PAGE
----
Why Futures and Commodity Prices Move

In their quest to make money from the futures markets, few traders stop to think and ask themselves a fundamental question, “Why do futures and commodity prices move?”

We accept that most of the time, futures and commodity prices move in a relatively orderly manner. Traders tend not to worry about why that is. It just is.

Did you ever stop to think about:

  • Why don’t prices remain unchanged?
  • In a given market, why must price move at all?
  • For that matter, when it does move, why doesn’t it move just randomly?

How is it we don’t see the Crude Oil futures trade at 49.99 one moment, 70.89 the next, and 5.00 just after that?

Many explain price moves as a result of supply and demand, but supply and demand for what, exactly? A crude oil trader is trading futures contracts and not crude oil itself. Sure, if you hold the futures ‘till expiry, you are going to end up taking delivery of the actual oil, but most traders don’t do that. The futures contracts you trade are created and eliminated as people trade with each other.  In other words, the supply is effectively infinite for futures. So how does an imbalance of supply and demand cause movements in the price? If we consider stocks, there are a limited number of shares issued, so that limited resource becomes a concern. However, most of the time, scarcity in shares is not a factor driving price and is not the cause of each change in price.


Supply and Demand Or Matching Buy Trades With Sell Trades?

There is a theory that the price rises because there are more buyers than sellers, but that isn’t practical. The markets where we trade have one purpose, and that’s to match buyers with sellers. Each trade requires that both be present. As each transaction is both a buy and a sell, the number of contracts that traders buy and sell remains the same.

So what magical power is making prices rise or fall the way they do? Why do separate markets move at different paces? As a case in point, why does Gold at times move with greater volatility than the US Treasuries?

The reason is “Liquidity.”

Picture the market as if it were a tall building with no stairs.  As prices rise, they break through the ceiling above to the next level.  As prices fall, they push down through the floor.  Wherever we are in a market, there is also a ceiling above and below, a floor. These floors and ceilings are created by limit orders, also known as bids and offers, and also what people refer to as liquidity. Each market is different. Some of these barriers are thinner (as with DAX, Crude, or Gold), while markets such as the US Treasuries, Eurostoxx 50, and US Equity indices see much thicker floors and ceilings.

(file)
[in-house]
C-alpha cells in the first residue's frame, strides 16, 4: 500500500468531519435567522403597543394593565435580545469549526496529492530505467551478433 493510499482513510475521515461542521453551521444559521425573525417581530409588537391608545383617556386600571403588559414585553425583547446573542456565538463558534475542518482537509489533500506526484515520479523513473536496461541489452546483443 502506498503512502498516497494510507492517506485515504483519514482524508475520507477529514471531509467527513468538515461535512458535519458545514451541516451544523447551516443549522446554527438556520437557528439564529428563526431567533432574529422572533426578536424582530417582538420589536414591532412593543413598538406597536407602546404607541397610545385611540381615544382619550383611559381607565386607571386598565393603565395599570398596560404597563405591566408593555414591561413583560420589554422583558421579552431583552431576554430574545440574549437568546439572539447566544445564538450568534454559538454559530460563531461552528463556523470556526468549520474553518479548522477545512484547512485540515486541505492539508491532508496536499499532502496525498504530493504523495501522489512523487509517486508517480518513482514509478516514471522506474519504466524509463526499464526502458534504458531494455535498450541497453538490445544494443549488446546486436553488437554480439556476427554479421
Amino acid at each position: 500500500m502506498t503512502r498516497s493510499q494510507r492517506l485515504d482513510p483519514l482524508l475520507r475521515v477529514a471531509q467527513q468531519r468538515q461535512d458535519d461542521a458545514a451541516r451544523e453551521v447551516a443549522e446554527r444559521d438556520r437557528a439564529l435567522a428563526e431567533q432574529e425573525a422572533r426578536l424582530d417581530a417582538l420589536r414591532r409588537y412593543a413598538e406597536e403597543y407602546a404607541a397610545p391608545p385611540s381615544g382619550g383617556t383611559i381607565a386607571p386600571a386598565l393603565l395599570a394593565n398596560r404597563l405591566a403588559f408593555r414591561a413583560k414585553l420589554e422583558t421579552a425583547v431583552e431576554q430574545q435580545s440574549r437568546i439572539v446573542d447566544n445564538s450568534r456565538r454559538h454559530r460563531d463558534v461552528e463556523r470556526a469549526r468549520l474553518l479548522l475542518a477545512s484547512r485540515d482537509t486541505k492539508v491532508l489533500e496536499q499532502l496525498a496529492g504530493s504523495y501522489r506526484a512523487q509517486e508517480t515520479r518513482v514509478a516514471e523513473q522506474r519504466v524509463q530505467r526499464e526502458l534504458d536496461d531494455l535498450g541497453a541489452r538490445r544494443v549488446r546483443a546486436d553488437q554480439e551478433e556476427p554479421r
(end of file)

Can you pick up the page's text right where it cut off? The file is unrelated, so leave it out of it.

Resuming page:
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The job of pushing through those floors and ceilings is performed by market orders, which consume that liquidity, effectively leaving the barrier thinner. Market orders eat away the liquidity until there is none left at that level.  The next market order then starts to consume the liquidity at the next level and at that point, the price has moved. Level by level up or down the building, price progress by market orders consuming liquidity.

A screenshot of a computer

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Figure 1 – Jigsaw Daytradr Depth and Sales. We can see how market orders consume or not, the ceilings above and the floors below.


Know The Difference Between Historical Trade Data and Real-Time Market Data

It is important to note that when we look at the price on a chart, what we are seeing is the last traded price.  It is only history and is not the same price we will buy or sell.  The specific price at which we buy or sell will be the inside bid or the inside offer price.  As a result, it should be clear that at any time, the market has two prices, the price we can sell at and a different price we can buy.